I’ve never been an Annie Leibovitz fan. While I’ve liked a lot of her work, I’ve always felt that her portraits relied too much on the charisma of the sitter. She’s a fantastic celebrity photographer,* but that was all I saw her as.
*both meanings fully intended.
After seeing Pilgrimage at the San José Museum of Art, I’m quite happy to reevaluate my sense of her. These are photos which are almost best viewed without knowing or thinking about who the photographer is. Instead of the celebrity and the glamour which dominate her photos, we have quietly powerful portraits of people—or the myths about them—via their things and environment.
I’ve seen some Leibovitz photos like this before but they were all personal portraits filling out that side of her photographer’s life. It’s one thing to see photos of her partner’s or parent’s belongings. Those photos, while providing a sense of the person, also provide a sense of Leibovitz’s relationship with that person. In the same way that I only show my things to people I know and trust, her photos show how she’s been trusted.
It’s quite another thing to photograph the possessions of famous figures from history in a way which both capitalize on the myths and add background details.
We know who these people are. More importantly, we know the myths about them. As a result, the photos do have the same sense of “name that subject” that most of Leibovitz’s photos do. There’s a playing card which Annie Oakley has shot through the pip. There’s the TV Elvis shot. Lincoln’s top hat.* There’s Freud’s couch. There’s the River Ouse. There’s Walden Pond. Etc. Etc. Looking at a lot of these photos produces the same feelings of familiarity and recognition that walking through the Smithsonian does. Except that by being photographs, it’s possible to mix objects and locations
*Which he was wearing when he was shot. Come it think of it, there’s a lot of gun culture embedded in our mythologies.
The photos aren’t just of icons though. Each “portrait” consists of multiple photos—some iconic, others filling in the gaps and providing some new details. It’s nice to see the groups of a handful of photos working together to present a myth rather than one photo per person.
While the exhibition consists of Leibovitz visiting her heroes and mythology, much of her mythology is consistent with the general American/western myths. Which means that the parts of this show I like the most are when I see portraits of people who (or whose work) I particularly care for.
Her Ansel Adams group includes a number of photos of Yosemite but is notable for the photos of his darkroom. This appeals to the backstager in me in general as well as the photographer, and photography commenter specifically.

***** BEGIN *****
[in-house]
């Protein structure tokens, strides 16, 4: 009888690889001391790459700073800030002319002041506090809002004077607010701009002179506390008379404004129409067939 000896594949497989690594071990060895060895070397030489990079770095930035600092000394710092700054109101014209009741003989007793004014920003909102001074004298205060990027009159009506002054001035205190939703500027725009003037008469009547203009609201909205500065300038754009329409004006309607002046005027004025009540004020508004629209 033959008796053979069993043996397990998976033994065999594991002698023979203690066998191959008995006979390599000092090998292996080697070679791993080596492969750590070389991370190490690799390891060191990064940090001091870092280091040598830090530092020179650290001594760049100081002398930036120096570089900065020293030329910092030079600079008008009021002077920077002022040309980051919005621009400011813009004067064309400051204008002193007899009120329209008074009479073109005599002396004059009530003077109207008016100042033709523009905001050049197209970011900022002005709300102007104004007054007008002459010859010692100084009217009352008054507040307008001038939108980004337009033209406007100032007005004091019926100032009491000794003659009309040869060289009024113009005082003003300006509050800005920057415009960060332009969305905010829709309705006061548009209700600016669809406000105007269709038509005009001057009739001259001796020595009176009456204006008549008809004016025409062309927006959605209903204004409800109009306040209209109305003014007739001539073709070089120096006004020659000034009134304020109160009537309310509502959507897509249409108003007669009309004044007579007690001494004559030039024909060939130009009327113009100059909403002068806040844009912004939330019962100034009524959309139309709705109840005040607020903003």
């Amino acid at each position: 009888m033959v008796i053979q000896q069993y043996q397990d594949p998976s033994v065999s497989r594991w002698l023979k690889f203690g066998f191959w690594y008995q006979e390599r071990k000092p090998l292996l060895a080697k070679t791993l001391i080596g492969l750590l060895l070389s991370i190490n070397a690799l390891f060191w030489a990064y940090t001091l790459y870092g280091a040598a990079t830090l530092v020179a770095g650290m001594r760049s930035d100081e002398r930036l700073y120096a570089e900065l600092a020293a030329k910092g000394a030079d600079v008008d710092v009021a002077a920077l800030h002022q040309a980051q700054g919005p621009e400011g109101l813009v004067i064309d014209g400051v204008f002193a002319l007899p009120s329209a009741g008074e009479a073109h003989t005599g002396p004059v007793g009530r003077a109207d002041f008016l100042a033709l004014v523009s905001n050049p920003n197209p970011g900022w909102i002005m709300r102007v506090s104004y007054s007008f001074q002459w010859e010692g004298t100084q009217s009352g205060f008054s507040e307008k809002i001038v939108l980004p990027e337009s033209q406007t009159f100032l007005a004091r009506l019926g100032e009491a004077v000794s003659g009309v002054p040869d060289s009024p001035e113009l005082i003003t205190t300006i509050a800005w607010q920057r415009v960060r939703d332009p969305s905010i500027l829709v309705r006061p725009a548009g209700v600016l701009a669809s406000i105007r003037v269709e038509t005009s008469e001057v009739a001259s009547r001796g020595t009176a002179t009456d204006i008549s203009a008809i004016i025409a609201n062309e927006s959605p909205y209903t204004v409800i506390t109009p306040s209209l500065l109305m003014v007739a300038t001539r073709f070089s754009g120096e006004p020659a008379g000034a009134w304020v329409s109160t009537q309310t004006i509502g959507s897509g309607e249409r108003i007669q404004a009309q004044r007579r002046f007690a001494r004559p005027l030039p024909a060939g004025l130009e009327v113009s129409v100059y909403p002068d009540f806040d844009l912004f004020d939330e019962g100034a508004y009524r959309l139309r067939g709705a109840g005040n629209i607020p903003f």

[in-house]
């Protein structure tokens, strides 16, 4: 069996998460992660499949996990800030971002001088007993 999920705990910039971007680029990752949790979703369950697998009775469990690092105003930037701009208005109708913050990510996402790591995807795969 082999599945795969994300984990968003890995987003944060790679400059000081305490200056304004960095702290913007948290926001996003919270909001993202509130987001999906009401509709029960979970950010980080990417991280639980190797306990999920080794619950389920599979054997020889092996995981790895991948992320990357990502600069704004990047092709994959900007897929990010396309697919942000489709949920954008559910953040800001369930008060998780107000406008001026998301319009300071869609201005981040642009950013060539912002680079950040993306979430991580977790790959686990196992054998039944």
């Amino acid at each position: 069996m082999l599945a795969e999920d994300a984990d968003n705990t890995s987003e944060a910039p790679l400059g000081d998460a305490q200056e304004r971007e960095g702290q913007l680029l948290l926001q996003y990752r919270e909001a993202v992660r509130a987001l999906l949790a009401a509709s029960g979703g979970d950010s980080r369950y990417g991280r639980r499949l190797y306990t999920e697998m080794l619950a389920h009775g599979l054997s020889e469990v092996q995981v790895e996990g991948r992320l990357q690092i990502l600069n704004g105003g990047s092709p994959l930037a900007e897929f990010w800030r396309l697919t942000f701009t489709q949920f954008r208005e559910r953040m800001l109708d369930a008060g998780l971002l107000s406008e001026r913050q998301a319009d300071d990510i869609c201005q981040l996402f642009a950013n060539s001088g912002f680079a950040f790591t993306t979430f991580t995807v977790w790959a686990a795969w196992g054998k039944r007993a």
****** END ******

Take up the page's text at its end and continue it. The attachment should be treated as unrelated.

As much as Adams’s photos are familiar and, to a certain degree, an aspiration for all photographers, it’s important to emphasize how much of what makes an Adams and Adams is the post-exposure work. We get too worked up about digital manipulation and the idea of photographic ethics. Showing Adams’s shop and implying that the darkroom is as important as actually taking the photo just makes me happy.
The Georgia O’Keeffe photos are also great. I love New Mexico and it’s easy to see the environment which inspired her. But it’s also nice to see photos of where O’Keeffe lived, items she used for her art, and how they all interacted. The handmade pastels and collected bones. The way the light hits and dramatizes everything both man-made and natural. The uncomplicated way of living. The O’Keeffe photos work together better than any other portrait on display.
I also liked the John Muir photos. But I couldn’t help but think that a lot of their impact had been stolen by an exhibition the Sierra Club put on a few years ago.* John Muir’s legacy is best experienced by going out in nature and enjoying and exploring it on our own.
*I saw Nature’s Beloved Son: Rediscovering John Muir’s Botanical Legacy in San José in 2011. I did not blog about it at the time as I didn’t have a chance to fully get my thoughts around it after viewing. I should probably try and find the book at the library now.
It’s interesting though to see how much work it took to explore and document nature in the past. The amount of effort and scholarship it took to document and share his travels is amazing. Nowadays we just snap a photo and match the plant using a field-guide app. It’s important to see the old field notes and specimen pages to remind us how much we take for granted and what we could have lost had no one before us cared.
Other people may find they have different heroes in common with this show. Some may like Pete Seeger or Elvis, others Emily Dickinson or Louisa May Alcott. In all cases though there are interesting things to see and find here.
What I find doesn’t work as well are the landscape photos which are not tied to specific myths.* I understand how they fit with the general premise of the show. But they don’t hold the same power as the portrait groups and I found myself sort of skipping over them while I viewed the show.
*That the Niagara Falls photo which is used as the cover image for the show is one of the photos which I don’t feel “fits” suggests that maybe I’m the one with the problem.
At their best, I can grant the landscapes a sort of ruin porn power (in a good way) where they reference or evoke some past use or mythological event. The Gettysburg photos in particular work well in this regard. But in general, I just couldn’t make them fit with true portraits.
And the portraits are my biggest takeaway from this exhibition. Leibovitz is capable of taking portraits of people when they’re not even present in the frame. This is quite a stunt and blows away my prior perceptions and critiques of her. I’m not sure I’m a full-on convert yet, but it’s nice to have had my mind changed.